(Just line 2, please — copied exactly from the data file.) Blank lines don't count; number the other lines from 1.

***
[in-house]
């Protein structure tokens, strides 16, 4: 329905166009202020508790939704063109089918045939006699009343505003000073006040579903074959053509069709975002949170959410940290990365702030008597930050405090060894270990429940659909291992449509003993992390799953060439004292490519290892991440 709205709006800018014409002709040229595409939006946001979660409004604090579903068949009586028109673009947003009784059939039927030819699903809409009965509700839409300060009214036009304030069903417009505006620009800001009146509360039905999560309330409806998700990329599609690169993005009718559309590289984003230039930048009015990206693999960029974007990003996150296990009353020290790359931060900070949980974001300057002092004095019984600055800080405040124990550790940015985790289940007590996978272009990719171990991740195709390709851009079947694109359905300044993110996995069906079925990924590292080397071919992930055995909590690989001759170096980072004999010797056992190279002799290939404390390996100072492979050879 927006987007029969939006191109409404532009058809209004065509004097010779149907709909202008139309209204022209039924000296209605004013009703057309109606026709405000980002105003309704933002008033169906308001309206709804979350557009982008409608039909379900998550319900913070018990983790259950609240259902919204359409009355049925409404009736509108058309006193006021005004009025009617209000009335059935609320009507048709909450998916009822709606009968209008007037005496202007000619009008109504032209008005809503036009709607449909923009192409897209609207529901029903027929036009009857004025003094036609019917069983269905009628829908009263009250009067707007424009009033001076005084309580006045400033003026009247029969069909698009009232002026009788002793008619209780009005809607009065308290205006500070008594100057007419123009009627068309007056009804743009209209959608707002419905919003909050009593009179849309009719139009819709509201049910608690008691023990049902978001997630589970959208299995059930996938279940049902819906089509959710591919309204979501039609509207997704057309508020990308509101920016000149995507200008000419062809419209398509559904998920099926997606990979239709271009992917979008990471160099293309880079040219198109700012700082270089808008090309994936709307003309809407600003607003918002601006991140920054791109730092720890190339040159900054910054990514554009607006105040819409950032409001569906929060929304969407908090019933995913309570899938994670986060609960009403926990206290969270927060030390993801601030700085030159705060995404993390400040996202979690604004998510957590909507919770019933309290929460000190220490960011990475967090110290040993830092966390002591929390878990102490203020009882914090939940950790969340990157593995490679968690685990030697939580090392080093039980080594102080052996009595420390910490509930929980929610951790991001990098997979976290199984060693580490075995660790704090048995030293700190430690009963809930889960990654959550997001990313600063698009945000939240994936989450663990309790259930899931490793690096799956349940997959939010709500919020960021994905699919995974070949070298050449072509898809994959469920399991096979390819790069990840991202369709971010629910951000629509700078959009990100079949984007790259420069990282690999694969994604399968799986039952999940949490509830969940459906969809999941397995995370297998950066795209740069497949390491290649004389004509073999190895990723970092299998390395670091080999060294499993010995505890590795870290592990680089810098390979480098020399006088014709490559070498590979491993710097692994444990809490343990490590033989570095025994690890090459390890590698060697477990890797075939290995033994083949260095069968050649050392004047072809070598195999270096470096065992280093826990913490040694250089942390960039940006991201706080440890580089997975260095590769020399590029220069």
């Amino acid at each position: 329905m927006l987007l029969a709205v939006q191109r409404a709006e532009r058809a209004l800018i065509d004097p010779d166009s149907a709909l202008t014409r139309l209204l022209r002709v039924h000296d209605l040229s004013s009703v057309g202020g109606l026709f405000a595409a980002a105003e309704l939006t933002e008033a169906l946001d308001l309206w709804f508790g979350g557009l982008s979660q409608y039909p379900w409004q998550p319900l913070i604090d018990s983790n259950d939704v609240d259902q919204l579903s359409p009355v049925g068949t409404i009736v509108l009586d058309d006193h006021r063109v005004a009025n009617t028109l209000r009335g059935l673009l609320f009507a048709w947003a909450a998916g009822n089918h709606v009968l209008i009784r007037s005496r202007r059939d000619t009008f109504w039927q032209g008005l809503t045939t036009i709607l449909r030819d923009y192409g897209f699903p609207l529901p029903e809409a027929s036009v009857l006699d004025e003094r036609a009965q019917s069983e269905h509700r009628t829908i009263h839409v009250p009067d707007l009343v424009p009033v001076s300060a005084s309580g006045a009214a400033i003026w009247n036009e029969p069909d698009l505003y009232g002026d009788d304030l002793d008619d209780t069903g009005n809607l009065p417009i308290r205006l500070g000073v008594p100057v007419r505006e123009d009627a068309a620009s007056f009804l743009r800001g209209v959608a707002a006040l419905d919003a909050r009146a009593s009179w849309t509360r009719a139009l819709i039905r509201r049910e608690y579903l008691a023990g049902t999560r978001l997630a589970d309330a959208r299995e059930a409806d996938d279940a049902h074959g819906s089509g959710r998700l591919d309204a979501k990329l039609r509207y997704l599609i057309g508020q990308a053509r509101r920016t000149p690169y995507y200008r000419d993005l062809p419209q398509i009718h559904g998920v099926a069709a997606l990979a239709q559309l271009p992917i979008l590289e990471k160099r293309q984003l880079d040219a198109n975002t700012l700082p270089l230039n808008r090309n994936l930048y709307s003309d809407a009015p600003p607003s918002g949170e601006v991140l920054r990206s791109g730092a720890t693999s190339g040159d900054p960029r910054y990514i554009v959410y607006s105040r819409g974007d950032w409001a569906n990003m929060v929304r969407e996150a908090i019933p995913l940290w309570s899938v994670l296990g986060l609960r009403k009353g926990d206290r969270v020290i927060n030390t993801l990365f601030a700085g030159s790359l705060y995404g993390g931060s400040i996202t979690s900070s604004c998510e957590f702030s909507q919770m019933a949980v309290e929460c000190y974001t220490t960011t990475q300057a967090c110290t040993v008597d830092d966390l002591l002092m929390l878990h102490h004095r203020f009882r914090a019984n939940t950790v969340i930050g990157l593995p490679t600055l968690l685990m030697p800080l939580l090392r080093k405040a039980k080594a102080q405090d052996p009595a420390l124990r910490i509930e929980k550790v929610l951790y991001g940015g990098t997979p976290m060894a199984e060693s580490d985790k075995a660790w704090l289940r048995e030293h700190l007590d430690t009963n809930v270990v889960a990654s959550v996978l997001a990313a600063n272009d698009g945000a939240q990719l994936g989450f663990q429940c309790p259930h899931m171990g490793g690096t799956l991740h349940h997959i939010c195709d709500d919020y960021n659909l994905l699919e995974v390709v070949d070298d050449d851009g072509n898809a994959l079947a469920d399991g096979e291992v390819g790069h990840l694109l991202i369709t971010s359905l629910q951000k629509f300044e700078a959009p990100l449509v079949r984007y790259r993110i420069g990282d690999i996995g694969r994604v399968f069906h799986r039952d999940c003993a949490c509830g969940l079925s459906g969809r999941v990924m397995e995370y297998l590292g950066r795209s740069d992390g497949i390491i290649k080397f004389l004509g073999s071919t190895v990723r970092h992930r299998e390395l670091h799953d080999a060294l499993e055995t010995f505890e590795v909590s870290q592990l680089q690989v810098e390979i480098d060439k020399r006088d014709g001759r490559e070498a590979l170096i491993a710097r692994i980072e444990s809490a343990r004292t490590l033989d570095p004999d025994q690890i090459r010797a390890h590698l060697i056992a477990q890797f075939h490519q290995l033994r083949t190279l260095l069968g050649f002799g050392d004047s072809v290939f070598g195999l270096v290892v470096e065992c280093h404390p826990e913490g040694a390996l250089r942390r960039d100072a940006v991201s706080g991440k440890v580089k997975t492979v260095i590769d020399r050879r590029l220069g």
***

């Protein structure tokens, strides 16, 4: 329905166009202020508790939704063109089918045939006699009343505003000073006040579903074959053509069709975002949170959410940290990365702030008597930050405090060894270990429940659909291992449509003993992390799953060439004292490519290892991440 709205709006800018014409002709040229595409939006946001979660409004604090579903068949009586028109673009947003009784059939039927030819699903809409009965509700839409300060009214036009304030069903417009505006620009800001009146509360039905999560309330409806998700990329599609690169993005009718559309590289984003230039930048009015990206693999960029974007990003996150296990009353020290790359931060900070949980974001300057002092004095019984600055800080405040124990550790940015985790289940007590996978272009990719171990991740195709390709851009079947694109359905300044993110996995069906079925990924590292080397071919992930055995909590690989001759170096980072004999010797056992190279002799290939404390390996100072492979050879 927006987007029969939006191109409404532009058809209004065509004097010779149907709909202008139309209204022209039924000296209605004013009703057309109606026709405000980002105003309704933002008033169906308001309206709804979350557009982008409608039909379900998550319900913070018990983790259950609240259902919204359409009355049925409404009736509108058309006193006021005004009025009617209000009335059935609320009507048709909450998916009822709606009968209008007037005496202007000619009008109504032209008005809503036009709607449909923009192409897209609207529901029903027929036009009857004025003094036609019917069983269905009628829908009263009250009067707007424009009033001076005084309580006045400033003026009247029969069909698009009232002026009788002793008619209780009005809607009065308290205006500070008594100057007419123009009627068309007056009804743009209209959608707002419905919003909050009593009179849309009719139009819709509201049910608690008691023990049902978001997630589970959208299995059930996938279940049902819906089509959710591919309204979501039609509207997704057309508020990308509101920016000149995507200008000419062809419209398509559904998920099926997606990979239709271009992917979008990471160099293309880079040219198109700012700082270089808008090309994936709307003309809407600003607003918002601006991140920054791109730092720890190339040159900054910054990514554009607006105040819409950032409001569906929060929304969407908090019933995913309570899938994670986060609960009403926990206290969270927060030390993801601030700085030159705060995404993390400040996202979690604004998510957590909507919770019933309290929460000190220490960011990475967090110290040993830092966390002591929390878990102490203020009882914090939940950790969340990157593995490679968690685990030697939580090392080093039980080594102080052996009595420390910490509930929980929610951790991001990098997979976290199984060693580490075995660790704090048995030293700190430690009963809930889960990654959550997001990313600063698009945000939240994936989450663990309790259930899931490793690096799956349940997959939010709500919020960021994905699919995974070949070298050449072509898809994959469920399991096979390819790069990840991202369709971010629910951000629509700078959009990100079949984007790259420069990282690999694969994604399968799986039952999940949490509830969940459906969809999941397995995370297998950066795209740069497949390491290649004389004509073999190895990723970092299998390395670091080999060294499993010995505890590795870290592990680089810098390979480098020399006088014709490559070498590979491993710097692994444990809490343990490590033989570095025994690890090459390890590698060697477990890797075939290995033994083949260095069968050649050392004047072809070598195999270096470096065992280093826990913490040694250089942390960039940006991201706080440890580089997975260095590769020399590029220069």